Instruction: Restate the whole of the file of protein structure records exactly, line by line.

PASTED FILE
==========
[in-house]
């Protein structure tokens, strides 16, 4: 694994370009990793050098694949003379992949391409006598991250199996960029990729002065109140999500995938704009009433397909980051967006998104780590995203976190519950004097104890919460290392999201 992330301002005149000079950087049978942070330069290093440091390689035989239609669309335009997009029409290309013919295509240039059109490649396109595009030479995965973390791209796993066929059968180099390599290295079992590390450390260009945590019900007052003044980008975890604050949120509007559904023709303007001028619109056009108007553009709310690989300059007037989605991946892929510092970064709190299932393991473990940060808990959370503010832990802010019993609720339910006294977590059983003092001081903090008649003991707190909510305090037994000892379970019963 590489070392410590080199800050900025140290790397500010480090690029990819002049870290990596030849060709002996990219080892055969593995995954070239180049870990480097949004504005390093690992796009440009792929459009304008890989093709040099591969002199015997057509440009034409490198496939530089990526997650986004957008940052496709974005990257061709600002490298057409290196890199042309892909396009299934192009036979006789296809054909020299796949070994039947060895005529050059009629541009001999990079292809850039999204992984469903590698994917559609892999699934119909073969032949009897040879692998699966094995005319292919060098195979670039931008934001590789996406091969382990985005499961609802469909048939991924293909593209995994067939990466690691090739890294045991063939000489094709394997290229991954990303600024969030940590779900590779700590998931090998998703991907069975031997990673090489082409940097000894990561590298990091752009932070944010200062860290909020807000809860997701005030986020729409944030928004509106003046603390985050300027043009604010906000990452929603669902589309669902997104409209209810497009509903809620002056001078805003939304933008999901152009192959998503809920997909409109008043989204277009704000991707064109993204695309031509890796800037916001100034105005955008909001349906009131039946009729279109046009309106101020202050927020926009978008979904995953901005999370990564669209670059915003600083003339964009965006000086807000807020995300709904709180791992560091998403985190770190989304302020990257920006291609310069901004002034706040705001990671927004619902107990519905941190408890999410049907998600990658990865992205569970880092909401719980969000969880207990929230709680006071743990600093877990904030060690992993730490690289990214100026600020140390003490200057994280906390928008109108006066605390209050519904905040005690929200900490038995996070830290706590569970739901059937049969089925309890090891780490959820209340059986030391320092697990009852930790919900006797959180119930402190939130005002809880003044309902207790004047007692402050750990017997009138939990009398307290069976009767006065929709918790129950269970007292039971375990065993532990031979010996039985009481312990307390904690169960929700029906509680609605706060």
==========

[in-house]
């Protein structure tokens, strides 16, 4: 694994370009990793050098694949003379992949391409006598991250199996960029990729002065109140999500995938704009009433397909980051967006998104780590995203976190519950004097104890919460290392999201 992330301002005149000079950087049978942070330069290093440091390689035989239609669309335009997009029409290309013919295509240039059109490649396109595009030479995965973390791209796993066929059968180099390599290295079992590390450390260009945590019900007052003044980008975890604050949120509007559904023709303007001028619109056009108007553009709310690989300059007037989605991946892929510092970064709190299932393991473990940060808990959370503010832990802010019993609720339910006294977590059983003092001081903090008649003991707190909510305090037994000892379970019963 590489070392410590080199800050900025140290790397500010480090690029990819002049870290990596030849060709002996990219080892055969593995995954070239180049870990480097949004504005390093690992796009440009792929459009304008890989093709040099591969002199015997057509440009034409490198496939530089990526997650986004957008940052496709974005990257061709600002490298057409290196890199042309892909396009299934192009036979006789296809054909020299796949070994039947060895005529050059009629541009001999990079292809850039999204992984469903590698994917559609892999699934119909073969032949009897040879692998699966094995005319292919060098195979670039931008934001590789996406091969382990985005499961609802469909048939991924293909593209995994067939990466690691090739890294045991063939000489094709394997290229991954990303600024969030940590779900590779700590998931090998998703991907069975031997990673090489082409940097000894990561590298990091752009932070944010200062860290909020807000809860997701005030986020729409944030928004509106003046603390985050300027043009604010906000990452929603669902589309669902997104409209209810497009509903809620002056001078805003939304933008999901152009192959998503809920997909409109008043989204277009704000991707064109993204695309031509890796800037916001100034105005955008909001349906009131039946009729279109046009309106101020202050927020926009978008979904995953901005999370990564669209670059915003600083003339964009965006000086807000807020995300709904709180791992560091998403985190770190989304302020990257920006291609310069901004002034706040705001990671927004619902107990519905941190408890999410049907998600990658990865992205569970880092909401719980969000969880207990929230709680006071743990600093877990904030060690992993730490690289990214100026600020140390003490200057994280906390928008109108006066605390209050519904905040005690929200900490038995996070830290706590569970739901059937049969089925309890090891780490959820209340059986030391320092697990009852930790919900006797959180119930402190939130005002809880003044309902207790004047007692402050750990017997009138939990009398307290069976009767006065929709918790129950269970007292039971375990065993532990031979010996039985009481312990307390904690169960929700029906509680609605706060």